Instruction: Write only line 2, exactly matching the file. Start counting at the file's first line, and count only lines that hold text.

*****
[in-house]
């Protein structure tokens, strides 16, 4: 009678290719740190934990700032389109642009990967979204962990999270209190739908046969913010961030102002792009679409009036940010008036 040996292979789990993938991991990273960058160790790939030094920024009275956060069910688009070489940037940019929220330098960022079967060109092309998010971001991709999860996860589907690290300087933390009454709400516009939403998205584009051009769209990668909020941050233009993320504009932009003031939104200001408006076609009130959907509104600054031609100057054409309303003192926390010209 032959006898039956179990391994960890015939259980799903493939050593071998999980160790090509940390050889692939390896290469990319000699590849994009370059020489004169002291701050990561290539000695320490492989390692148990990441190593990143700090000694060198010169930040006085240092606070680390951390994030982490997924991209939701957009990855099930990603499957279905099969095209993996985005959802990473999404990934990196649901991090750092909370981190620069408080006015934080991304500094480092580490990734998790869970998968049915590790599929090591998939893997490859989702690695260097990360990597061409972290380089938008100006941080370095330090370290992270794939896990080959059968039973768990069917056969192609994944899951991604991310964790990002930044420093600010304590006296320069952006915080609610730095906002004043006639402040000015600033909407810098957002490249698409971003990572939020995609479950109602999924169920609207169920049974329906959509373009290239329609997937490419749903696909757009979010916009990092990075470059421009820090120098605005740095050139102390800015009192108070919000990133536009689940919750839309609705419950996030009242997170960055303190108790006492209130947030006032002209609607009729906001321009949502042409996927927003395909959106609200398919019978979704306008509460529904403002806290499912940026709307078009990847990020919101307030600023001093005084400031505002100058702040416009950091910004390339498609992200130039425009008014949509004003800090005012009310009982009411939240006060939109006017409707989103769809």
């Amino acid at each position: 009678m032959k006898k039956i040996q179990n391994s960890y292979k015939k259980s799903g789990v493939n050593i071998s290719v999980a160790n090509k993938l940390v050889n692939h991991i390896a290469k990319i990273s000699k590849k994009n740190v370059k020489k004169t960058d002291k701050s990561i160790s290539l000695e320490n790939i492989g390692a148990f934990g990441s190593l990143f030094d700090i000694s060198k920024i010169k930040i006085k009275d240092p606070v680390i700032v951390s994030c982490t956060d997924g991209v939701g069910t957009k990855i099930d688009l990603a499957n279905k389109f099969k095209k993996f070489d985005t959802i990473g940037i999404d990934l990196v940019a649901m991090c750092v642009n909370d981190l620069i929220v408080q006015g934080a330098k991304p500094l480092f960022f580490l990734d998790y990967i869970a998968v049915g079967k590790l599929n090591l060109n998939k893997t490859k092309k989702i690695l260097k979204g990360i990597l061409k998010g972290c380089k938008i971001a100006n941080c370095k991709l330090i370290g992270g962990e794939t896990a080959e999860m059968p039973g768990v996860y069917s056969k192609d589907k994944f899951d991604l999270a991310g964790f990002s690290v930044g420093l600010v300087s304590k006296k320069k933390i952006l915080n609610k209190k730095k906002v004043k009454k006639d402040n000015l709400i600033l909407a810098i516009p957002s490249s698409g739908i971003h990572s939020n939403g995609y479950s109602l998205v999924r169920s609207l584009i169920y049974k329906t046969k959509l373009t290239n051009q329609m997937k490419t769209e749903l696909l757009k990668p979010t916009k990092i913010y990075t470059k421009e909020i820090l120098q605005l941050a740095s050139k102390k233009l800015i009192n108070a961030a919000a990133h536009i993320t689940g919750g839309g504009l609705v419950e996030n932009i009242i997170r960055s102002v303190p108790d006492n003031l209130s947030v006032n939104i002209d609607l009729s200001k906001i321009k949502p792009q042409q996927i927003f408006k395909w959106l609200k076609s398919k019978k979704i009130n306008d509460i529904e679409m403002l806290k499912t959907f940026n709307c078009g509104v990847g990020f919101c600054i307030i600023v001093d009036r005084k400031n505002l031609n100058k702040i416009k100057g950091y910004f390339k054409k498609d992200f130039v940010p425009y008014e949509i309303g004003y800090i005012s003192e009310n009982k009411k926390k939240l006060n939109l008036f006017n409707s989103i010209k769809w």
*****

């Protein structure tokens, strides 16, 4: 009678290719740190934990700032389109642009990967979204962990999270209190739908046969913010961030102002792009679409009036940010008036 040996292979789990993938991991990273960058160790790939030094920024009275956060069910688009070489940037940019929220330098960022079967060109092309998010971001991709999860996860589907690290300087933390009454709400516009939403998205584009051009769209990668909020941050233009993320504009932009003031939104200001408006076609009130959907509104600054031609100057054409309303003192926390010209 032959006898039956179990391994960890015939259980799903493939050593071998999980160790090509940390050889692939390896290469990319000699590849994009370059020489004169002291701050990561290539000695320490492989390692148990990441190593990143700090000694060198010169930040006085240092606070680390951390994030982490997924991209939701957009990855099930990603499957279905099969095209993996985005959802990473999404990934990196649901991090750092909370981190620069408080006015934080991304500094480092580490990734998790869970998968049915590790599929090591998939893997490859989702690695260097990360990597061409972290380089938008100006941080370095330090370290992270794939896990080959059968039973768990069917056969192609994944899951991604991310964790990002930044420093600010304590006296320069952006915080609610730095906002004043006639402040000015600033909407810098957002490249698409971003990572939020995609479950109602999924169920609207169920049974329906959509373009290239329609997937490419749903696909757009979010916009990092990075470059421009820090120098605005740095050139102390800015009192108070919000990133536009689940919750839309609705419950996030009242997170960055303190108790006492209130947030006032002209609607009729906001321009949502042409996927927003395909959106609200398919019978979704306008509460529904403002806290499912940026709307078009990847990020919101307030600023001093005084400031505002100058702040416009950091910004390339498609992200130039425009008014949509004003800090005012009310009982009411939240006060939109006017409707989103769809």